The complete series is available now, and it’s a lost classic that deserves a look. Unfortunately, it’s hard to get a taste of it to know if you’re interested in buying, but for those who remember the series, this is a real treat.

Catch the full info below, and don’t let this one escape your notice.

Look no further: You can now find Search
See full article at AreYouScreening »

Kerr's Biggest Box-Office Hit: Musical About Romance and Racism During WWII

Kerr in the 1958 box-office blockbuster musical South Pacific (seen above with love interest France Nuyen) and his (few) other post-Tea and Sympathy efforts [Please check out the previous article: "The Two Kerrs in the stage and film versions of Tea and Sympathy."] Director Curtis Bernhardt's Gaby (1956) was a generally disliked remake of Waterloo Bridge, with Kerr and leading lady Leslie Caron in the old Robert Taylor and Vivien Leigh roles (1940 movie version -- and even older Douglass Montgomery and Mae Clarke roles in the 1931 film version). Jeffrey Hayden's The Vintage (1957), starring Kerr and Mel Ferrer absurdly cast as Italian brothers, also failed to generate much box-office or critical interest. MGM leading lady Pier Angeli played Ferrer's love interest in the film, while the more mature and married French star Michèle Morgan (a plot element similar to that found in Tea and Sympathy) is Kerr's object of desire. (Pictured above: South Pacific cast members John Kerr and France Nuyen embracing.) Also in the mid-'50s, John Kerr
See full article at Alt Film Guide »

Debbie Reynolds Movie Schedule: Singin' In The Rain, Divorce American Style

Jean Hagen, Debbie Reynolds, Singin' in the Rain Debbie Reynolds on TCM: The Unsinkable Molly Brown, The Singing Nun Schedule (Et) and synopses from the TCM website: 6:00 Am The Affairs Of Dobie Gillis (1953) A lovesick teenager searches for romance at college. Dir: Don Weis. Cast: Debbie Reynolds, Bobby Van, Barbara Ruick. Bw-73 mins. 7:15 Am I Love Melvin (1953) A photographer's assistant promises to turn a chorus girl into a cover girl. Dir: Don Weis. Cast: Donald O'Connor, Debbie Reynolds, Una Merkel. C-77 mins. 8:45 Am The Tender Trap (1955) A swinging bachelor finds love when he meets a girl immune to his line. Dir: Charles Walters. Cast: Frank Sinatra, Debbie Reynolds, David Wayne. C-111 mins, Letterbox Format. 10:45 Am Bundle Of Joy (1956) A shop girl is mistaken for the mother of a foundling. Dir: Norman Taurog. Cast: Eddie Fisher, Debbie Reynolds, Adolphe Menjou. C-98 mins. 12:30 Pm Tammy And The Bachelor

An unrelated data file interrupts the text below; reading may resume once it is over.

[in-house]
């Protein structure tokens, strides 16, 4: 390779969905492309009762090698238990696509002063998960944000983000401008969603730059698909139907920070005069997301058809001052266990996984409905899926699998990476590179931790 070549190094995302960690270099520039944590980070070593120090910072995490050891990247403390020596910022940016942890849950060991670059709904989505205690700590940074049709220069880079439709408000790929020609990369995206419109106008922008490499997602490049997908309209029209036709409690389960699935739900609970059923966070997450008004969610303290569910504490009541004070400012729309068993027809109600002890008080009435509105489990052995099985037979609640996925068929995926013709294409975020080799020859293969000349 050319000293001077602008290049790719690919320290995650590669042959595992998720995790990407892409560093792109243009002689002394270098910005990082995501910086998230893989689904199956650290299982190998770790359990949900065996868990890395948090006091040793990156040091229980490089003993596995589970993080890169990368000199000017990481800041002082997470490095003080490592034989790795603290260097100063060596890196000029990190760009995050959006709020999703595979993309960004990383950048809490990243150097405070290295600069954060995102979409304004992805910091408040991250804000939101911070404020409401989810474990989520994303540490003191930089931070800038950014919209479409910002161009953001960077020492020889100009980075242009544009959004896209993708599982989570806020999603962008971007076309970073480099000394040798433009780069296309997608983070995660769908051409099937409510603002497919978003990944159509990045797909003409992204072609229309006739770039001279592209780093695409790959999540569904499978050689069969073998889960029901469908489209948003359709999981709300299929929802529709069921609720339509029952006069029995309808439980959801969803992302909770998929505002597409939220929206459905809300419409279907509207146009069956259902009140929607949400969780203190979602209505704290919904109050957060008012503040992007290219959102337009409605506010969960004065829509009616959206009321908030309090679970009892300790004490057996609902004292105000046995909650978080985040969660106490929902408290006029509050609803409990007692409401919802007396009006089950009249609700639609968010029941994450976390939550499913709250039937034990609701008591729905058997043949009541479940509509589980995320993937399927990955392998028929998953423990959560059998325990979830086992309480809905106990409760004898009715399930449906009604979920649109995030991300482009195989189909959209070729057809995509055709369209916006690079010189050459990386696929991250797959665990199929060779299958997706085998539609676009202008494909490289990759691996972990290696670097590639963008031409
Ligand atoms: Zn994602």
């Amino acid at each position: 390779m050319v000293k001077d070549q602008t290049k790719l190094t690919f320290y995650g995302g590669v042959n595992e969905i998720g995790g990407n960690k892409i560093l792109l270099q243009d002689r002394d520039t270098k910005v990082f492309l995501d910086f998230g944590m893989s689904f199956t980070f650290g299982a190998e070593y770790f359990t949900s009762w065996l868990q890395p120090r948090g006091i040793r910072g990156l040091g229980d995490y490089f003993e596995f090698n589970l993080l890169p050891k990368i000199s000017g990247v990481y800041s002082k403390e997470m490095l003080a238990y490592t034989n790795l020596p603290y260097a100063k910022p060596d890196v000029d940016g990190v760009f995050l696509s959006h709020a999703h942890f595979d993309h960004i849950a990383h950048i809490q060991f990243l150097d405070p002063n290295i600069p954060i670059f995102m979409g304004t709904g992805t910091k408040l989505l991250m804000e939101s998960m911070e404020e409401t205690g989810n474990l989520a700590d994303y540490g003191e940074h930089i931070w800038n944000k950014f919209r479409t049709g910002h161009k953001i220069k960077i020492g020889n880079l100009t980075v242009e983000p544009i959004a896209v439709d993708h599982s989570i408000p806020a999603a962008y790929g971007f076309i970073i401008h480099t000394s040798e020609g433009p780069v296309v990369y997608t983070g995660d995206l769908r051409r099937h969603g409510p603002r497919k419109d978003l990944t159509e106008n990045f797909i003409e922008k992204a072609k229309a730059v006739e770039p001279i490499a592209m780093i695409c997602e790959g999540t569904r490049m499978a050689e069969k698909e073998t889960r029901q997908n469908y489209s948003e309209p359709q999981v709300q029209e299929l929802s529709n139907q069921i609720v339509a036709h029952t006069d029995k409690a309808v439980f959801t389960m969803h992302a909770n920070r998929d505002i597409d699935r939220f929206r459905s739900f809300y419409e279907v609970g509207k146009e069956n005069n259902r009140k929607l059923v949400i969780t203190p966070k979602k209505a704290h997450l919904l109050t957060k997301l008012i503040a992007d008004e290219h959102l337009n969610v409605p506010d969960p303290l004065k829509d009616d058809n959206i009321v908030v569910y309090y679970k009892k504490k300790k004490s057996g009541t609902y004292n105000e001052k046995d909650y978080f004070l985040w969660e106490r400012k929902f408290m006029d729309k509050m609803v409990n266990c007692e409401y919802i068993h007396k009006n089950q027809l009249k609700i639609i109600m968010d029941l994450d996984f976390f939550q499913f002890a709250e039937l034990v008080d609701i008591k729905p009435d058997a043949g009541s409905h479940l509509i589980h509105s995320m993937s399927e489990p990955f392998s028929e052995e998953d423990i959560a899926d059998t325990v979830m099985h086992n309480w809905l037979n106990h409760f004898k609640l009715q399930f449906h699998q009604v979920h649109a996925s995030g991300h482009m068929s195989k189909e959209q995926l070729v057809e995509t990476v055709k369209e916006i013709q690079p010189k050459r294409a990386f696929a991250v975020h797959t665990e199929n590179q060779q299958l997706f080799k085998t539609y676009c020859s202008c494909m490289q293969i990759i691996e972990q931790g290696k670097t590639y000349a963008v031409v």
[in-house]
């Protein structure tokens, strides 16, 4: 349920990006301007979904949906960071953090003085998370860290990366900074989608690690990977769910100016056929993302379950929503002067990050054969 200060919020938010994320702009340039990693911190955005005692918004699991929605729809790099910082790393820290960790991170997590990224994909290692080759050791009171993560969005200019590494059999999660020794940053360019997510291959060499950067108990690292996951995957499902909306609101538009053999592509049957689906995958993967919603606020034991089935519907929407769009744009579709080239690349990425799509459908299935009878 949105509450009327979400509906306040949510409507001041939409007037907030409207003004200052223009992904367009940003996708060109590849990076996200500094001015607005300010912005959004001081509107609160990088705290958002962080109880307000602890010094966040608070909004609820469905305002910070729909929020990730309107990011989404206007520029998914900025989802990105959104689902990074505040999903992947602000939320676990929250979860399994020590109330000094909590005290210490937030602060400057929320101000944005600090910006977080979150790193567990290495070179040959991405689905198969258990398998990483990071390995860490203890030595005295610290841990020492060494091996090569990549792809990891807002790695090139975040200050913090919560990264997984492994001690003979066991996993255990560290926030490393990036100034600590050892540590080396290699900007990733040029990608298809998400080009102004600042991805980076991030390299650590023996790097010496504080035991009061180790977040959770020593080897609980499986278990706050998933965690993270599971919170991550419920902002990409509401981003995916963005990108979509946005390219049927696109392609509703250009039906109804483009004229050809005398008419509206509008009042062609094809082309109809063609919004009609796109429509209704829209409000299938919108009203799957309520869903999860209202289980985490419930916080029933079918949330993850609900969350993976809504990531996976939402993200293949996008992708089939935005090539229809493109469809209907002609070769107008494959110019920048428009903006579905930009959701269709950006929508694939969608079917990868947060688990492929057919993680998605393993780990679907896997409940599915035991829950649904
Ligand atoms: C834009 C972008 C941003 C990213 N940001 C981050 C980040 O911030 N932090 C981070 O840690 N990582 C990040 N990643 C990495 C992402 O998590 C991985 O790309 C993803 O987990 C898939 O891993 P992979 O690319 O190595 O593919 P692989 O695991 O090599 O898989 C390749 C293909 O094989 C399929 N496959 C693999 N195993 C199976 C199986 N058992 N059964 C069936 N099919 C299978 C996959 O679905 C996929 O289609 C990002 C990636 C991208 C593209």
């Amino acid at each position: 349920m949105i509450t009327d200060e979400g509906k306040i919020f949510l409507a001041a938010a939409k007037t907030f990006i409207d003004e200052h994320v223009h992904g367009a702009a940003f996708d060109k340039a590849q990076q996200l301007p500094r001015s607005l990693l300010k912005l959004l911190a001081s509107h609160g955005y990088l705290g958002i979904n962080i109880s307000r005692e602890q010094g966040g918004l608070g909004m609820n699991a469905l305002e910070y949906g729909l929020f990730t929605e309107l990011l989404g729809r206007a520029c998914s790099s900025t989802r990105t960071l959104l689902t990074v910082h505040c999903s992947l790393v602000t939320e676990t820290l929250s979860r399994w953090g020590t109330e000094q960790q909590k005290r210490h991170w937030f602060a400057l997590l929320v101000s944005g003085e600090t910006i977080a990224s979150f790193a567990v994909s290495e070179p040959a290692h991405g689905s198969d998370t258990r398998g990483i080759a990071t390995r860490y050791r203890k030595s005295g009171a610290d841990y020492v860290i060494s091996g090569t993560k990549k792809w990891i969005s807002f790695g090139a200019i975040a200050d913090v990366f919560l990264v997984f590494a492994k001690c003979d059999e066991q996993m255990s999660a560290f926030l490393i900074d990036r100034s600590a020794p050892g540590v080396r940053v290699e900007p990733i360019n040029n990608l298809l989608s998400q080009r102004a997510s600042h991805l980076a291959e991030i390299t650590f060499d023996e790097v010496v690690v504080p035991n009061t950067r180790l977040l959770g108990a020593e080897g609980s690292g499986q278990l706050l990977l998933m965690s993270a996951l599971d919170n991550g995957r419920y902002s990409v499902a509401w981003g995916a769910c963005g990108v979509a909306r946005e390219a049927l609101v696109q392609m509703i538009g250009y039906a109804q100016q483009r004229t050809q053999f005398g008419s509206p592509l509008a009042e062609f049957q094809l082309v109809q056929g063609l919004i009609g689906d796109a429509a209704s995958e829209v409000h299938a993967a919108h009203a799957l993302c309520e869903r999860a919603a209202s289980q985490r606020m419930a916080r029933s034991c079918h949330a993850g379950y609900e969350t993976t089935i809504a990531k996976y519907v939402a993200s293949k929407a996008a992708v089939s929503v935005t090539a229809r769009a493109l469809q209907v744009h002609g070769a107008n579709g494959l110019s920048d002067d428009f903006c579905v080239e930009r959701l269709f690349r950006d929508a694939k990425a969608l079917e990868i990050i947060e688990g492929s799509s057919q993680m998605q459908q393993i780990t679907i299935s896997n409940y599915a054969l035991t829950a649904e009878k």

See full article at Alt Film Guide »

Leslie Nielsen Dies: The Naked Gun, Forbidden Planet, The Golden Girls Superlover

  When most people think of Leslie Nielsen, they think of spoofs such as Airplane! (1980), The Naked Gun (1988), Dracula: Dead and Loving It (1995), and Wrongfully Accused (1998). Perhaps a little strangely, when I think of Leslie Nielsen, who died at the age of 84 from complications of pneumonia at a Ft. Lauderdale hospital on Sunday, the first thing that comes to mind is the older guy Debbie Reynolds pines for in Joseph Pevney's Tammy and the Bachelor (1957). It's while daydreaming of Nielsen that Reynolds sings Ray Evans and Jay Livingston's ballad "Tammy." Don't laugh. It's actually a charming romantic song. Else, I think of the spaceship commander J. J. Adams in Fred M. Wilcox's 1956 sci-fi classic Forbidden Planet, which features Walter Pidgeon as the off-kilter Dr. Edward Morbius, Anne Francis in a skimpy mini-skirt, Robby the Robot, and a still very much relevant message about the seeds [...]
See full article at Alt Film Guide »

R.I.P. 2008: A Rough Year For Hollywood